Healthcare in Japan is both accessible and compulsory for expats who have a resident's visa or a work permit. Expats will likely fall under one of two public schemes – one for salaried workers and one for the remaining population. In addition, expats can also obtain private health insurance in Japan. It's mandatory for expats with a visa exceeding three months (90 days) to be registered on a public insurance scheme.

Health insurance in Japan

Most expats will fall under one of two major healthcare schemes in Japan – Employees' Health Insurance (Shakai Kenko Hoken) or National Health Insurance (Kokumin Kenko Hoken). In these two schemes, healthcare expenses are covered by up to 70 percent. There is also the Advanced Elderly Medical Service System (Choju Iryo Seido) for those over the age of 75, which funds up to 90 percent of medical expenses.

Under the Employees' Health Insurance programme, it's compulsory for companies to provide their employees and their families with medical insurance and healthcare in the event of injury, sickness, death or childbirth. The National Health Insurance scheme covers those other than salaried people and workers, like those who are self-employed or unemployed.

Expats will need to register at their local municipal office or city hall to start receiving healthcare in Japan. A Health Insurance Certificate will then be issued and delivered. This document is needed when using public hospital facilities for anything from consultation to surgery.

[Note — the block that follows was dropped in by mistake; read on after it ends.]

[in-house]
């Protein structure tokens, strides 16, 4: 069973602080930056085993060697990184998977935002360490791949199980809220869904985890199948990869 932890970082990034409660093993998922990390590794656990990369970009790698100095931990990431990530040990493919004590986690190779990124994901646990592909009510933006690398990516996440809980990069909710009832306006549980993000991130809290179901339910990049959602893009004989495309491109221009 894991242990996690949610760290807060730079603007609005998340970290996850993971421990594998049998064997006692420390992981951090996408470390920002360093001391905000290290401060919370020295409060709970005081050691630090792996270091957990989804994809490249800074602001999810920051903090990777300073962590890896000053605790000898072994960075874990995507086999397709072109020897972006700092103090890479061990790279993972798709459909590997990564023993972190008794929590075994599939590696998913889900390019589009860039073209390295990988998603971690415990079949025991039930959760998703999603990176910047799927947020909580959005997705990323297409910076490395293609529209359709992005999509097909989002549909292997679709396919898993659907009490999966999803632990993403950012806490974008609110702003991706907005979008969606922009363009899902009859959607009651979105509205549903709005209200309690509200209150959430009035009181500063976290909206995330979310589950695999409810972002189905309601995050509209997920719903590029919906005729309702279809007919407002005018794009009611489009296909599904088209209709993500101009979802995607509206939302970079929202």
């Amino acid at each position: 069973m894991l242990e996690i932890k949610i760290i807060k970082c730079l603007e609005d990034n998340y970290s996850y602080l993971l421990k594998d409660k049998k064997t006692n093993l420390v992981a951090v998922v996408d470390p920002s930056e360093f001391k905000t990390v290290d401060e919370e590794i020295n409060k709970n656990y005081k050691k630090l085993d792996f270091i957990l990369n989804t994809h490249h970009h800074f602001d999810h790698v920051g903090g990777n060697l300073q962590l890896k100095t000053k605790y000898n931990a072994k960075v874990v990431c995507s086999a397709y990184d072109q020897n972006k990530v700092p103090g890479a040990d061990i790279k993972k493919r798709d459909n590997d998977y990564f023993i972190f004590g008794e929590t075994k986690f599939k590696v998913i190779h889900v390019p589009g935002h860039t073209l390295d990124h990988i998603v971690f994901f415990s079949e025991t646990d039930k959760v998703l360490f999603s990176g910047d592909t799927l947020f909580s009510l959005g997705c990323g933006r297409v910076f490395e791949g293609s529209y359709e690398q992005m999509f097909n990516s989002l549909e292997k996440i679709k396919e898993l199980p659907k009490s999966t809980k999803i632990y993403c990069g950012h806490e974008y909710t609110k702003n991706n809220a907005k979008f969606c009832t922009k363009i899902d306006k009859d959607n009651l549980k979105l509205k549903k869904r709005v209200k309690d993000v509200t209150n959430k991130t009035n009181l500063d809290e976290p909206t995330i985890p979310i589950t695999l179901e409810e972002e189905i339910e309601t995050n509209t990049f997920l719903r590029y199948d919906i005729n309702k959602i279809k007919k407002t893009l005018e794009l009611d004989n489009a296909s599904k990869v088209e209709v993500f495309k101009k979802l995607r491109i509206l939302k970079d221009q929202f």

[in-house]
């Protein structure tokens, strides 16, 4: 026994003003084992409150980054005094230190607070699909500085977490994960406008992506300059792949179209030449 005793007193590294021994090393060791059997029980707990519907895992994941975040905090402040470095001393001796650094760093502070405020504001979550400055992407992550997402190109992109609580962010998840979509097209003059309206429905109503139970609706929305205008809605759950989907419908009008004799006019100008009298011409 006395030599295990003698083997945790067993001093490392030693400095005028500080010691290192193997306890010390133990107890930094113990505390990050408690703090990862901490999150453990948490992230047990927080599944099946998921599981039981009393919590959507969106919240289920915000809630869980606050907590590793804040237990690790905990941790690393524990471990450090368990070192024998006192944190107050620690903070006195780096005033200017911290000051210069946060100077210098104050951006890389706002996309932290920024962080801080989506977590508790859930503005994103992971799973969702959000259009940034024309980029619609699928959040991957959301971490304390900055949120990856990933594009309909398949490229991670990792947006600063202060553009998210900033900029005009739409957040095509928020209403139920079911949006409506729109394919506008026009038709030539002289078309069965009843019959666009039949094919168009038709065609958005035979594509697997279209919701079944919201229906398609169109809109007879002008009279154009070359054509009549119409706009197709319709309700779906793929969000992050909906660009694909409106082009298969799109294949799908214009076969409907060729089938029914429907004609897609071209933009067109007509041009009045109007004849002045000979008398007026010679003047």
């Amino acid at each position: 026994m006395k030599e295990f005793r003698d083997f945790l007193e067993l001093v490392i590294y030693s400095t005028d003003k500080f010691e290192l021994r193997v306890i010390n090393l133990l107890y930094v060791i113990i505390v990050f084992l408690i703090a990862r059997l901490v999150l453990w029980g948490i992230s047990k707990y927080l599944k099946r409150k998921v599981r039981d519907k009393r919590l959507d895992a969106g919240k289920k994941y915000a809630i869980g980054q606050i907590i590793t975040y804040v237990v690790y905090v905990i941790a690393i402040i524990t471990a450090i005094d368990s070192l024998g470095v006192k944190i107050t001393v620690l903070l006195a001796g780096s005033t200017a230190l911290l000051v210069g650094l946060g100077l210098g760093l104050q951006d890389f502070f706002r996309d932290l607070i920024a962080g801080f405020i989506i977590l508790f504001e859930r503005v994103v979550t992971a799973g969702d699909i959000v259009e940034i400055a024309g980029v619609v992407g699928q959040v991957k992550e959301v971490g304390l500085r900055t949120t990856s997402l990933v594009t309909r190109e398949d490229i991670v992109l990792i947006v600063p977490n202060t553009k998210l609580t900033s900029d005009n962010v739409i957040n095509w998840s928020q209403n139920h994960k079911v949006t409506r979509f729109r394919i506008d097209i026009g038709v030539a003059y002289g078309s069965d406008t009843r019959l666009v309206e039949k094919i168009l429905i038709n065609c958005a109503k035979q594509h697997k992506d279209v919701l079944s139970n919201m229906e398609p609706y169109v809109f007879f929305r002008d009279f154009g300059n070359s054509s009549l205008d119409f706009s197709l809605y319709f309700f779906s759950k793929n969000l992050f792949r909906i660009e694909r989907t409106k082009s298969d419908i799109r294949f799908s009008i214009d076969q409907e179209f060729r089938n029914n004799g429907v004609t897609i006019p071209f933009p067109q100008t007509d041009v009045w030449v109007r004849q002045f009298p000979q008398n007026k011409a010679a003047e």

It may be worthwhile for expats to take out additional private health insurance to take care of any remaining costs not covered by the public schemes.

Public healthcare in Japan

Japan's public healthcare system is renowned for its high quality and is accessible to all residents, including expats. It is an integral part of the nation's commitment to ensuring a solid standard of practice in healthcare. Many doctors in the public healthcare system have studied overseas, bringing a wealth of international knowledge and experience to their practice.

That said, not all doctors in the public system might be proficient in English. In urban areas like Tokyo, medical services often have provisions to direct expats to English-speaking doctors. In other cities, it might be helpful to bring a Japanese-speaking friend or colleague for translation if needed.

It's also important to note that doctors in Japan typically see many patients each day, which may lead to shorter individual consultation times than what expats from Western countries might be used to. Additionally, Japanese doctors traditionally adopt a more paternalistic approach, making decisions on the patient's behalf. This can be an uncomfortable adjustment for Western expats, who may opt for private healthcare, at least as they settle into life in Japan.

Private healthcare in Japan

Private healthcare in Japan is another option for expats, offering benefits like shorter waiting times, a wider choice of doctors, and additional amenities. That said, these benefits come at a higher cost.